Future Housing: the Nightingale Model
Upsetting the status quo of speculative multi-residential housing – come and hear James Legge discuss the Nightingale Model.
The ACA’s State of the Profession report in SA has instigated a lot of discussion about the future of the profession. The Nightingale model of architect-led development is an exciting alternative to traditional development models – we encourage you and your staff to attend this talk by James Legge of Six Degrees.
The talk will look at a cross-section of the landscape of co-housing, more sustainable apartment development, recent models and projects in Australia and overseas.
Nightingale is a model for triple-bottom-line developments, apartments that are environmentally, socially and financially sustainable. It seeks to offer an alternative to business-as-usual development – an architect-led housing model that creates well-designed, more affordable housing while providing a fair and reasonable (but not excessive) return to investors. The model strives to redefine the meaning and quality of apartment living, and foster a new housing procurement method that is easily replicated and beneficial to Australian cities. The ultimate goal of Nightingale is to provide quality urban housing at an affordable price by simplifying both the development process and the building itself.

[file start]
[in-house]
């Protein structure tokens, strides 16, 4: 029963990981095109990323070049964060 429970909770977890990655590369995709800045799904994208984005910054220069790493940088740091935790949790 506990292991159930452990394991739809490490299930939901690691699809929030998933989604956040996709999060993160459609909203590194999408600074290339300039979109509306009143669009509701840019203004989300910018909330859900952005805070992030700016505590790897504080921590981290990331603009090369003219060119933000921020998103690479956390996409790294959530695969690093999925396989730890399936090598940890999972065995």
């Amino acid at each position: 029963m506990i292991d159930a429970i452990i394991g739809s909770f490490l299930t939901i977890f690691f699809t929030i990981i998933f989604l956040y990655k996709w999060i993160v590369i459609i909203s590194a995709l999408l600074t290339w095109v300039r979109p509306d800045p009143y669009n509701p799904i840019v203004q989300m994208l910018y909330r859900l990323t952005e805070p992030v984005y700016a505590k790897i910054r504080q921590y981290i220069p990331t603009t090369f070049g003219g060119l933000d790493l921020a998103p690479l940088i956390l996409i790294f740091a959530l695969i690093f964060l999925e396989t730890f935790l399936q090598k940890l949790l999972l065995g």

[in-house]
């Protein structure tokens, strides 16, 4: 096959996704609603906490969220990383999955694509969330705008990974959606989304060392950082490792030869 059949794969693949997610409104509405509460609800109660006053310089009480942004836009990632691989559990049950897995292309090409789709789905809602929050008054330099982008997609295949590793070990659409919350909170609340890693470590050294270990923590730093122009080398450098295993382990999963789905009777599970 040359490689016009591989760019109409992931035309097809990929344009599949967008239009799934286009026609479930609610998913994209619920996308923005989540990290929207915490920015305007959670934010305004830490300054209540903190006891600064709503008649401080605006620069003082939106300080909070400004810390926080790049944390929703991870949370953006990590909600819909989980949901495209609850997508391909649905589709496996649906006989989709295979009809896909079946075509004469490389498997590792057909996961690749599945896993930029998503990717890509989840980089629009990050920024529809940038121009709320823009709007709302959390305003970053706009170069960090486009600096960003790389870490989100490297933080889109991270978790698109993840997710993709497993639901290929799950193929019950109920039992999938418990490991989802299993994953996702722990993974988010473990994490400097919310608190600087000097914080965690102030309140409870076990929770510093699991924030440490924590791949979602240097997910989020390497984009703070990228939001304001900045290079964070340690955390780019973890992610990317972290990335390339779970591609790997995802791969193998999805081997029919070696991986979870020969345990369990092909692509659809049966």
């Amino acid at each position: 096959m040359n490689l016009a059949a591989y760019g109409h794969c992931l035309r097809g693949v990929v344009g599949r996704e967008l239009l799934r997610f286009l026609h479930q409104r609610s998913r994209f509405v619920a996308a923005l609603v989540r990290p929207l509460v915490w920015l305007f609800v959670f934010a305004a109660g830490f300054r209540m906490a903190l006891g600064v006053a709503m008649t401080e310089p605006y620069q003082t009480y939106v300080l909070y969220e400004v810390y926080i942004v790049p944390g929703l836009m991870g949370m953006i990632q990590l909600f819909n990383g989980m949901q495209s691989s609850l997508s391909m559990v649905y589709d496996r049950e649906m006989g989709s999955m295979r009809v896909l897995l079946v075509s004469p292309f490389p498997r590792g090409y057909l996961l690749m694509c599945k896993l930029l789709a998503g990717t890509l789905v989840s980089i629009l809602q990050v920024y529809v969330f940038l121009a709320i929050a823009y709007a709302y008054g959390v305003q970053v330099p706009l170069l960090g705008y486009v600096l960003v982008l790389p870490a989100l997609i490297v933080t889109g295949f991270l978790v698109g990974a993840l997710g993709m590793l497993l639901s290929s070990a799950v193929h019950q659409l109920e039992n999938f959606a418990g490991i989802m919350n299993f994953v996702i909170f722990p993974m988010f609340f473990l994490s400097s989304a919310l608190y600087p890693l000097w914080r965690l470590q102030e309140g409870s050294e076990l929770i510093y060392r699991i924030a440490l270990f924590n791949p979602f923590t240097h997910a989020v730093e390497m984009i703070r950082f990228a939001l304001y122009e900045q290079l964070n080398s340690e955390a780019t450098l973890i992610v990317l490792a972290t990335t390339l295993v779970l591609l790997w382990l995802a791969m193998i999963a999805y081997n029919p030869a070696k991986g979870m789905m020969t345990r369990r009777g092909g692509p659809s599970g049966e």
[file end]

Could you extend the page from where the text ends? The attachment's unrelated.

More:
The architectural community has been watching closely, and with excitement.
The speaker – James Legge
One of the founding directors of Six Degrees, James has developed the practice with his partners over the past 24 years into a nationally recognised design firm. A formative project for the practice in the early 1990s was Meyers Place Bar, the first of Melbourne’s back-lane bars. For this and other urban and hospitality projects, Six Degrees has heavily influenced the fine grain urban design of the city of Melbourne over the past 20 years. Six Degrees is recognised for engaging and rich design in the hospitality, tertiary education and civic fields, multi-residential, urban design, place-making and precinct development. The practice continues to develop ideas around human needs, community, raw materiality and memory.
James has taught at the University of Melbourne, regularly undertakes guest lectures and has served on a number of AIA awards juries. He is currently running the second Nightingale Model project.
4pm to 5pm, Friday 29 July 2016
Australian Institute of Architects, lecture room, 100 Flinders Street, Adelaide
AIA, ACA, AILA and PIA members, $15
Book your tickets through Eventbrite.
Refreshments will be provided.
This event is supported by Planned Cover.